||The force which produces change of motion in a body is proportional to the rate of change of momentum produced (the rate of change of momentum being measured numerically by the product of the numerical measure of the mass of body, and the numerical measure of the acceleration produced (second law of motion)
||f m a
||The force which acting upon 1 gramme produces per sec. an acceleration of 1 cm. per sec.
|Work or energy, w
||The work done by a force is proportional to the force and to the distance through which it moves its point of application. The energy of a body is its capacity for doing work, measured by the work to which it is equivalent.
||w f l
||The work done by a dyne when it has moved its point of application through 1 centimetre.
Pressure, (tension), p
||The force exerted by a fluid upon a given area is proportional to the area and to the pressure of the fluid at any point of the area, this pressure being supposed uniform over the area.
||f p A
||The pressure exerted when the force on every sq. cm. of area is 1 dyne.
||Dyne per sq. cm.
|Volume elasticity, e
||The fractional diminution in volume of a fluid under increased pressure is proportional directly to the increase of pressure and inversely to the elasticity of the fluid.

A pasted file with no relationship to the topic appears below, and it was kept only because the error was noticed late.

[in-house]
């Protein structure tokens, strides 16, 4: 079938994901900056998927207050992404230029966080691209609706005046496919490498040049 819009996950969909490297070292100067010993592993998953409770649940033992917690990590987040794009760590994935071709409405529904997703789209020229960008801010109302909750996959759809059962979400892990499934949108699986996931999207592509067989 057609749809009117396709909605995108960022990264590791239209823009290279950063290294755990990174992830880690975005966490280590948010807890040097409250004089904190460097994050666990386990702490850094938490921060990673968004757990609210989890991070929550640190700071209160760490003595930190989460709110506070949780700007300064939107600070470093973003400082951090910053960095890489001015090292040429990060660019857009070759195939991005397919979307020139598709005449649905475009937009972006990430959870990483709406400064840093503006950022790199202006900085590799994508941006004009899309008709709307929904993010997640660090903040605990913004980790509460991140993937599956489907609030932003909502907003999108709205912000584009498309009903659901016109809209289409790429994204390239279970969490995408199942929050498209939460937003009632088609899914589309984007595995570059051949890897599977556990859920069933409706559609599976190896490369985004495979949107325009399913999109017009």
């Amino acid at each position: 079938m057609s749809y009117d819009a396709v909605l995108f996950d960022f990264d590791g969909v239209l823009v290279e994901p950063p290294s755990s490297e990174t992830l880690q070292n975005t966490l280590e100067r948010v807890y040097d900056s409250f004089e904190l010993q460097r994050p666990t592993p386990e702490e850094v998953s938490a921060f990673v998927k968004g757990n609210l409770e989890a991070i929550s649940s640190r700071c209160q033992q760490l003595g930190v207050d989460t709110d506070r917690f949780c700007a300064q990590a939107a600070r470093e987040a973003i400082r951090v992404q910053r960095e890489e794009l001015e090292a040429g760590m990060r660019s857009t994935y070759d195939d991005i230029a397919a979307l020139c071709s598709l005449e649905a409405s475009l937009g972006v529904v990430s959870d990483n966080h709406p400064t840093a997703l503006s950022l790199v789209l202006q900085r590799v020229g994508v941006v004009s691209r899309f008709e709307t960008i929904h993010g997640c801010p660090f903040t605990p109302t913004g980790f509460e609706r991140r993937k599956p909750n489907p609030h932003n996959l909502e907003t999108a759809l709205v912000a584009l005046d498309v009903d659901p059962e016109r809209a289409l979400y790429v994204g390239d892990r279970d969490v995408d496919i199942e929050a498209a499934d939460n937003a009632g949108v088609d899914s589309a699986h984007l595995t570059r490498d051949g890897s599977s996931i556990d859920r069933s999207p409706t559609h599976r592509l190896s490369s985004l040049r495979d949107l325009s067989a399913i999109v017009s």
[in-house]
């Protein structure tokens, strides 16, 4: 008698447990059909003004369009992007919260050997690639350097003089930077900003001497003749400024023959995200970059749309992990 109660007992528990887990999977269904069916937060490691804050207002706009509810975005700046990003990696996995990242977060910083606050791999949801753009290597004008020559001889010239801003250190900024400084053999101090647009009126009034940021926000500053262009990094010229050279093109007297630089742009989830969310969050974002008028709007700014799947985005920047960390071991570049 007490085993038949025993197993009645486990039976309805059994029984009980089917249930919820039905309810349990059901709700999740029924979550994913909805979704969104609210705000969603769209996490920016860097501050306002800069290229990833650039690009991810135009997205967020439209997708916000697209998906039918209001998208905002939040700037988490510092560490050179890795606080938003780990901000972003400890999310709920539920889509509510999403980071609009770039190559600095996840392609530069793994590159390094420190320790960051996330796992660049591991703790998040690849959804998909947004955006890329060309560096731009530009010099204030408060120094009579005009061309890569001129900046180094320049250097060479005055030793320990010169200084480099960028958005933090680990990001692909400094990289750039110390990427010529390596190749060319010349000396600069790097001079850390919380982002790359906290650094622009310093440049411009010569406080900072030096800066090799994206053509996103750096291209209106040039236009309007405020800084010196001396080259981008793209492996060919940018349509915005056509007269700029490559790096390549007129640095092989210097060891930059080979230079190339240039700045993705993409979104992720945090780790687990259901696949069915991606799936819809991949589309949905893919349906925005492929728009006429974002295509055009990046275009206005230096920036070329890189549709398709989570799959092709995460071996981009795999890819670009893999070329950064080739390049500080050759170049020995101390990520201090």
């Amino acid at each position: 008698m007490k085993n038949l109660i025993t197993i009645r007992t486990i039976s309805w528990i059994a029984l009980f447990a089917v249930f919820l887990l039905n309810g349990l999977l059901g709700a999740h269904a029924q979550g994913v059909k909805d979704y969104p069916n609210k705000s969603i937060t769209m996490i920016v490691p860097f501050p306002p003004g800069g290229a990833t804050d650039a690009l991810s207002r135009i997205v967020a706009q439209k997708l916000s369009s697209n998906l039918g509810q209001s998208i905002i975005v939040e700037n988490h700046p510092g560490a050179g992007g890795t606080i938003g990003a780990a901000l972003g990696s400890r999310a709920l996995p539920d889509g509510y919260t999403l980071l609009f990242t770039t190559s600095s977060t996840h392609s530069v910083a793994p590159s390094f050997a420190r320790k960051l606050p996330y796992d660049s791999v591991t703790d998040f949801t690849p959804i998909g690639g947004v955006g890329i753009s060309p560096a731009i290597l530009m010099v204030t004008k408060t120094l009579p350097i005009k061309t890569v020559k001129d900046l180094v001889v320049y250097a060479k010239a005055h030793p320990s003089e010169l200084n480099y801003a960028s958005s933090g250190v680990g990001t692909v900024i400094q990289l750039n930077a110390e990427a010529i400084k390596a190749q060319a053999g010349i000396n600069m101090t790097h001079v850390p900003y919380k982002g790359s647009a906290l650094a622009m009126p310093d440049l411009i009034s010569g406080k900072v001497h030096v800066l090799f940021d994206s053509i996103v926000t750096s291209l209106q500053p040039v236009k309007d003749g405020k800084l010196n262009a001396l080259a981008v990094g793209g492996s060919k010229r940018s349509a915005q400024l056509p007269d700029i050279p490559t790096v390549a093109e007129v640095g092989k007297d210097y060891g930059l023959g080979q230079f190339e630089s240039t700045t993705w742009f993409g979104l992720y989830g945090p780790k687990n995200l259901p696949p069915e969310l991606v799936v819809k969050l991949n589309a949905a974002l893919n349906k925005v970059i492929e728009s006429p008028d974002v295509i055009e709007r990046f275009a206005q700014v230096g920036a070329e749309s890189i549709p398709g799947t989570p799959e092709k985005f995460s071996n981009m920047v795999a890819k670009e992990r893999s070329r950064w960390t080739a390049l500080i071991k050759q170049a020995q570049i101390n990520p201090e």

||(v1-v2)/v1 = (p2-p1)/e
||The elasticity of a body such that an unit diminution of pressure would double the volume.
|Strength of magnetic pole, μ
||The force between two magnetic poles is proportional to the product of the strengths of the poles and inversely proportional to the square of the distance between them.
||That pole which repels an equal and similar pole at a distance of 1 cm. with a force of 1 dyne.
||C.G.S. unit magnetic pole.
|Strength of a magnetic field, H.
||A magnetic pole, when placed in a magnetic field, is acted upon by a force proportional to the strength of the pole and the strength of the field.
||f H μ
||That field in which a C.G.S. unit magnetic pole is acted upon with a force of 1 dyne.
||C.G.S. unit magnetic field.
|Magnetic moment of a magnet, M.
||The magnetic moment of a solenoidal magnet is proportional to the strength of each pole and the distance between them.